Though the public discourse around it suggests a lack of clarity regarding what is actually on the ballot, the issue before voters is a rather simple constitutional amendment. It would widen the named uses of income tax revenue to support the systems of public education and higher education so that it could also be used “to support children and to support individuals with a disability.” Looking at the proposed constitutional language alone, this simply expands the pool of potential items that may be funded from income tax revenue.
Some look to minimize the change by pointing out that current constitutional language already defines public education (for these revenue dedication purposes) broadly. It includes all public elementary and secondary schools “and such other schools and programs as the Legislature may designate.” This last phrase could be interpreted — albeit subject to lawsuit — as allowing the uses of income tax revenues beyond education. But the constitutional amendment leaves this language intact and opens the field further to additional named categories of potential expenditure.
That said, the amendment is designed to provide the state with greater budgetary flexibility, allowing a broader use of income taxes. This means that the constitutional revenue dedication can be diluted with uses outside of education. Indeed, if this were not the case, one would wonder why voters are being asked to consider this amendment at all.
Much more can be written about the amendment itself. However, a lot of the discussion around it pertains not to the amendment, but to related legislation. It is not unusual for a constitutional amendment to come with companion legislation, and that is the case here. Passage of the amendment would put into effect legislation that statutorily commits legislators to invest in the growth of public education and provide a safety net to protect this funding. The legislation provides base-level funding; it helps ensure funding increases that reflect student enrollment growth and inflation, in addition to providing money for an education stabilization rainy-day fund; and it statutorily calls for a 6% increase in education funding in the coming years. The notion is that voters would exchange a constitutional revenue dedication for a statutory funding dedication.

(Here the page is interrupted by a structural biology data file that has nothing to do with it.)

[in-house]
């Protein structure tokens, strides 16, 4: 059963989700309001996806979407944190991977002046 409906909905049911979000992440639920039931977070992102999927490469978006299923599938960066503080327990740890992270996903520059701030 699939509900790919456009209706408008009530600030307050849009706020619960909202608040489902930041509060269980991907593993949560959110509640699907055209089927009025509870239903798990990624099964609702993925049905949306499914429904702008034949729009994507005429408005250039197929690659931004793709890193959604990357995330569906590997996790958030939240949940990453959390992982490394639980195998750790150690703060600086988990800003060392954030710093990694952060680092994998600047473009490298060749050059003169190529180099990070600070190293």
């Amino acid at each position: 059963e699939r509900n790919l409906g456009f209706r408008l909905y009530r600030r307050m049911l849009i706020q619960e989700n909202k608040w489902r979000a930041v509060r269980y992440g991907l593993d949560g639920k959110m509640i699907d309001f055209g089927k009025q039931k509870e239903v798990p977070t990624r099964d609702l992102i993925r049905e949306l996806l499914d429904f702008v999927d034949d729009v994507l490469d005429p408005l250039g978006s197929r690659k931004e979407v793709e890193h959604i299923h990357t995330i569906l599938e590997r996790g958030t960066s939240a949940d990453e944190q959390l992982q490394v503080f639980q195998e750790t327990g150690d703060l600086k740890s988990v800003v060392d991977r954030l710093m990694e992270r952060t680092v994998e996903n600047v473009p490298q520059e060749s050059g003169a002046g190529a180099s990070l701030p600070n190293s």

There are a couple of important points to consider about this legislation. First, similar legislation could be passed without the constitutional amendment. In other words, it is this legislation — not the constitutional amendment itself — that provides a layer of protection to education funding. Second, the legislation would be subject to change by a future vote of the Legislature. But then, that’s the advantage of statutory change versus a constitutional amendment: You can respond to shifting conditions in a timely manner. Amending the constitution requires not only legislative approval, but also the consent of voters, a much higher hurdle.
And that brings us back to the question at hand: Whether the level of protection the current constitutional language provides for education is worth the trade-off in state budgetary constraints. The Utah Foundation takes no position on the amendment, but we do believe voters should get clear on what the amendment does and does not do.